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Diabetes drugs act as powerful curb for immune cells in controlling inflammation

Gorkha Post

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WASHINGTON — A common class of drugs used to treat diabetes has been found to exert a powerful check on macrophages by controlling the metabolic fuel they use to generate energy, according to a news study.

When tissues are damaged, one of the body’s first inflammatory immune-system responders are macrophages, cells which are commonly thought of as ‘construction workers’ that clear away damaged tissue debris and initiate repair.

The findings are detailed in a study published online this month in Genes and Development led by Mitchell Lazar, MD, PhD, director of the Institute for Diabetes, Obesity, and Metabolism in the Perelman School of Medicine at the University of Pennsylvania.

Keeping macrophages from going overboard on the job may inhibit the onset of obesity and diabetes following tissue inflammation.

“When this happens, macrophages infiltrate the affected tissues, sequester free fatty acids, and help repair damaged tissue, essentially acting as a protector of the body during times of metabolic stress,” said Lazar.

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However, extended stress on these tissues activates inflammatory characteristics in macrophages that contribute to several systemic effects of obesity including diabetes, atherosclerosis, and cardiovascular disease.

Diabetes drugs called thiazolidinediones (TZDs) control gene expression by targeting a factor called PPAR gamma.
Lazar’s team found that the TZDs, working through PPAR gamma, promote the metabolism of an amino acid called glutamine, a protein building block necessary for macrophage activation.

The team found that macrophages lacking PPAR gamma are unable to use glutamine as an energy source and therefore are more susceptible to inflammatory stimulation.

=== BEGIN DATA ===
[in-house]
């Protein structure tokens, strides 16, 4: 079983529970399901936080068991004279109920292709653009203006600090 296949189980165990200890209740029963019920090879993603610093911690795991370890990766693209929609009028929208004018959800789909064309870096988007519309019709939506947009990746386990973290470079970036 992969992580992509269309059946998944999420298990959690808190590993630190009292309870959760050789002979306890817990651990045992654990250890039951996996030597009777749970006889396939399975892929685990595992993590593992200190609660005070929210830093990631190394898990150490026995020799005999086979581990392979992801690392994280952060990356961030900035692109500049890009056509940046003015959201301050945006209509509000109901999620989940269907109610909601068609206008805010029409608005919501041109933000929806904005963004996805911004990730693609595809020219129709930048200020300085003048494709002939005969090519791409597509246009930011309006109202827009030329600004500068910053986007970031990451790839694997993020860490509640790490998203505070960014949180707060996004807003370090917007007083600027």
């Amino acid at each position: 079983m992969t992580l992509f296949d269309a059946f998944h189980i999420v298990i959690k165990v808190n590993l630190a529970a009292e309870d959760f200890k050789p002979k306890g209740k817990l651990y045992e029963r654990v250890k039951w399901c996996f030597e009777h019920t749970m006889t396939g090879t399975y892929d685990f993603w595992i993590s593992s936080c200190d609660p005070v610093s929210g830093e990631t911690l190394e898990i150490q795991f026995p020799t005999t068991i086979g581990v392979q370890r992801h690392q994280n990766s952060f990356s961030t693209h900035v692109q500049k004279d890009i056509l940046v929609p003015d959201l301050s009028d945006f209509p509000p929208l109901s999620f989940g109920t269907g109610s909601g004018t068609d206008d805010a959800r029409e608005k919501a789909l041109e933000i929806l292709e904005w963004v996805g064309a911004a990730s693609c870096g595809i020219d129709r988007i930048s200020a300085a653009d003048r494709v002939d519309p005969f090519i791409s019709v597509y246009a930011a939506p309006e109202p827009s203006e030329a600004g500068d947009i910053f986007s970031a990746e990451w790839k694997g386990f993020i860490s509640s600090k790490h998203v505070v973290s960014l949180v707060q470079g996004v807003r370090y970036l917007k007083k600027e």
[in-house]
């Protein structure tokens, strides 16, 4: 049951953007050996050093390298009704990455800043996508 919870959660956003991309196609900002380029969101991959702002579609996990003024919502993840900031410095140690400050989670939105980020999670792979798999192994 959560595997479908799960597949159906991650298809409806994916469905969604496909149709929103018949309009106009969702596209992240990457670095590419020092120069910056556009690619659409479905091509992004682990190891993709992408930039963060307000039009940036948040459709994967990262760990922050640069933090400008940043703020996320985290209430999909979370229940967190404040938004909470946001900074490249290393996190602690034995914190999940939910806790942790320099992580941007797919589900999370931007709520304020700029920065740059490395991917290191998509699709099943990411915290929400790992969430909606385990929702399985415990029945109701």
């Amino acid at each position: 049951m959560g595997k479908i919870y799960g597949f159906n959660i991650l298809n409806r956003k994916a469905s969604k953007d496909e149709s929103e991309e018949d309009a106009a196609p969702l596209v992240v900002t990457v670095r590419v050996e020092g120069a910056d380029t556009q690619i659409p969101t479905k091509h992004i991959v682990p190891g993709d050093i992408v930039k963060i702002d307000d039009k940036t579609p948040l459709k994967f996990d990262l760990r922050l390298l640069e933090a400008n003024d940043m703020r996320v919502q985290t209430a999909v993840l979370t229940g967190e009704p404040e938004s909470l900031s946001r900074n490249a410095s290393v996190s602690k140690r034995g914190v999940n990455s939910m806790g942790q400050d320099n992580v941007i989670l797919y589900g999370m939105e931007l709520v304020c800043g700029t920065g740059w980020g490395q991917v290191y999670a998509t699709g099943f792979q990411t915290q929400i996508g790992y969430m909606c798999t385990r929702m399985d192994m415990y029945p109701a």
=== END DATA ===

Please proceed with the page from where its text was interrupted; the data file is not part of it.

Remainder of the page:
“These findings are highly relevant to treatment strategies that use TZDs for diabetes and enhance the justification for using TZDs to treat systemic inflammation that accompanies many types of disease, including obesity and diabetes,” said Lazar.

With Agency Inputs

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Sudden cardiac arrests are more likely to happen on any day at any time : Study

Raghu Kshitiz

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A new study has showed that sudden cardiac arrests are more likely to happen on any day at any time, challenging previous claims that weekday mornings — especially Mondays — were the danger zones.

Previously heart experts have long believed that weekday mornings were the danger zones for unexpected deaths from sudden cardiac arrests.

“While there are likely several reasons to explain why more cardiac arrests happen outside of previously identified peak times, stress is likely a major factor,” said Sumeet Chugh, a Professor of medicine from the Smidt Heart Institute in the US.

“We now live in a fast-paced, ‘always on’ era that causes increased psycho-social stress and possibly an increase in the likelihood of sudden cardiac arrest,” Chugh added.

Almost 17 million cardiac deaths occur annually worldwide while the survival rate from sudden cardiac arrest is less than one per cent.

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For the study, published in the journal Heart Rhythm, Chugh’s team analysed data on 1,535 from the community-based Oregon Sudden Unexpected Death Study between 2004 to 2014, among which only 13.9 per cent died in the early morning hours, the findings revealed.

All reported cases were based on emergency medical service reports containing detailed information regarding the cause of the cardiac arrest.

“Because sudden cardiac arrest is usually fatal, we have to prevent it before it strikes,” Chugh said. “Our next steps are to conclusively determine the underlying reasons behind this shift, then identify public health implications as a result,” he added.

Apart from stress, other contributing factors may be a shift in how high-risk patients are being treated, as well as inadequacies in how past studies have measured time of death caused by sudden cardiac arrest.

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